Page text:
If you want to define an input as a-z, A-Z, 0-9, or other printable characters, you can fill the keyCodes array with single characters surrounded by apostrophes (e.g. 'a','s','d',...). If there's no printable character for the key you need, like the arrow keys, modifier keys, etc. you'll need to use one of the defined special key values. The special keys available are all printed (in comments) at the bottom of settings.h (KEY_LEFT_CTRL, KEY_LEFT_SHIFT, etc.). Their function should be pretty self-explanatory.

Just remember, there can only be 18 total values, comma-seperated, in that array!

As an example, say you want the 'CLICK' key on the top side to instead be the ENTER key. Easy! Just go to the sixth entry (position 5, darn that 0!) in the keyCodes array and replace MOUSE_LEFT with KEY_RETURN (just like that, all caps, don't remove the comma that was there already).

To load your new code onto the MaKey MaKey, all you need to do is hit the Upload button (the right-facing arrow icon up top). If all of the settings in the Tools menu are correct, you should see some blinky lights on the MaKey MaKey, followed by something like this:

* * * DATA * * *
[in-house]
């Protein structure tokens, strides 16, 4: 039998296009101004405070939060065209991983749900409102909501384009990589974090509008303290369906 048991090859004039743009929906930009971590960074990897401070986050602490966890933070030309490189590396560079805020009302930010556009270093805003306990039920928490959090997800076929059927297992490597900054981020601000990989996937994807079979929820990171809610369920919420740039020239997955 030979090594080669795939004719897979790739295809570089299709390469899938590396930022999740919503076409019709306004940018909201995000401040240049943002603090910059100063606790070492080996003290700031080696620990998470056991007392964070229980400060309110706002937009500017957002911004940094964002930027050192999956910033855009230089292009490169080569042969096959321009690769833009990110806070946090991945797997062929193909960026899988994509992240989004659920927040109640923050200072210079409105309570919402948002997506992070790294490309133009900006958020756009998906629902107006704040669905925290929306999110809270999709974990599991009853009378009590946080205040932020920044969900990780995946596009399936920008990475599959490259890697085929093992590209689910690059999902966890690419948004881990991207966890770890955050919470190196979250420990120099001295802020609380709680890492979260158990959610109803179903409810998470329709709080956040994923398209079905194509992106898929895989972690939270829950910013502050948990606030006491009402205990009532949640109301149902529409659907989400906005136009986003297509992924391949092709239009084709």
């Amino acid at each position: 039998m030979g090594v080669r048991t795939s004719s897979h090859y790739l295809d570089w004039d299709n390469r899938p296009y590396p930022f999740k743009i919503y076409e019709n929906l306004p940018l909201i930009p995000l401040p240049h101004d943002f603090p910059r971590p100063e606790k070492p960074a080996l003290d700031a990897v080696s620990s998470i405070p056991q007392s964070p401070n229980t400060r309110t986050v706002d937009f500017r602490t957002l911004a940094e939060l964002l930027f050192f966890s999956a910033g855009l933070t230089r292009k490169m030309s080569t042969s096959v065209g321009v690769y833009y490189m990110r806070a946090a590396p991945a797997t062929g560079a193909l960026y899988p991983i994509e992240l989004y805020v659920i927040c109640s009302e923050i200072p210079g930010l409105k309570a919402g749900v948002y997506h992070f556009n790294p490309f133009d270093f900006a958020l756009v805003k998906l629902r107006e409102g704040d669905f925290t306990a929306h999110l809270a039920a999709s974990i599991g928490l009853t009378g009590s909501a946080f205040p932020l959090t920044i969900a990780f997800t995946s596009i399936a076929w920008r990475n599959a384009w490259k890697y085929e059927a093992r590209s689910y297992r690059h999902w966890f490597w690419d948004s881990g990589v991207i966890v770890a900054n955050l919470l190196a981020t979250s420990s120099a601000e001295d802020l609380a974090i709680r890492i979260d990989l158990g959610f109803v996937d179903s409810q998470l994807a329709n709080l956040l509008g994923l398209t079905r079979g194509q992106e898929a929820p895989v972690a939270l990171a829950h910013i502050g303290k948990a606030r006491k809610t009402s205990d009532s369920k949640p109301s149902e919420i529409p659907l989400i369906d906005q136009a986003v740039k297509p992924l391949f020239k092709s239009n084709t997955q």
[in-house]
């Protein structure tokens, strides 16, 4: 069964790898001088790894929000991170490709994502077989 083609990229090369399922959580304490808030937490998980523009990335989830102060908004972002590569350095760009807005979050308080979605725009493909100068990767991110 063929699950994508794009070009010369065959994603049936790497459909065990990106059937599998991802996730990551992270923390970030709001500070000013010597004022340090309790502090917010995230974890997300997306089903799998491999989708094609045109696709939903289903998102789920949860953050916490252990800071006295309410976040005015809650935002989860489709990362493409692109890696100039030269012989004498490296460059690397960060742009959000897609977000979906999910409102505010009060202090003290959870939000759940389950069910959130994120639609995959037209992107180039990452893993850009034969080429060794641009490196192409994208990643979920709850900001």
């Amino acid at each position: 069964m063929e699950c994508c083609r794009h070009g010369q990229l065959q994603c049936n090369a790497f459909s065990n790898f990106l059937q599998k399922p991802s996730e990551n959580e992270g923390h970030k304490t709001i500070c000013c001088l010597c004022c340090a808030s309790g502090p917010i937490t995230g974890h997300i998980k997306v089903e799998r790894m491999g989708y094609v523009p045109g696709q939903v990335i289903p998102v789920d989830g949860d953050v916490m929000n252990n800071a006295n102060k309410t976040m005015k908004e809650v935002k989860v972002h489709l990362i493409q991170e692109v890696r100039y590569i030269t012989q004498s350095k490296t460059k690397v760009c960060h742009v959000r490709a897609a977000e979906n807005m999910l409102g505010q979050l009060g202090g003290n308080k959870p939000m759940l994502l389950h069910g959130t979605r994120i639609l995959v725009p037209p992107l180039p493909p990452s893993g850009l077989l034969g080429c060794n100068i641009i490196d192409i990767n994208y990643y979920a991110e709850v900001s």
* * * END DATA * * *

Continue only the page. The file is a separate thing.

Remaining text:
Upload Successful

Now you should have some ENTER action on your MaKey MaKey, in place of the top-side click!

Using the Output Header

If an elephant remains in this room, it's probably that output/expansion header at the top of the board. This header is what really makes the MaKey MaKey versatile. Not only can the MaKey MaKey receive inputs from all sorts of crazy objects, but output signals back into the world.

Output header

D14 and D16 are what we're going to focus on here. The default MaKey MaKey firmware configures each of those pins as outputs. They'll produce either 5V or 0V, on depending what MaKey MaKey keys are pressed.

D14 is tied to the keyboard inputs, so whenever a keyboard button is pressed, it'll generate a HIGH (5V) voltage, otherwise it stays LOW (0V). Same goes for D16, which is tied to mouse buttons/movements.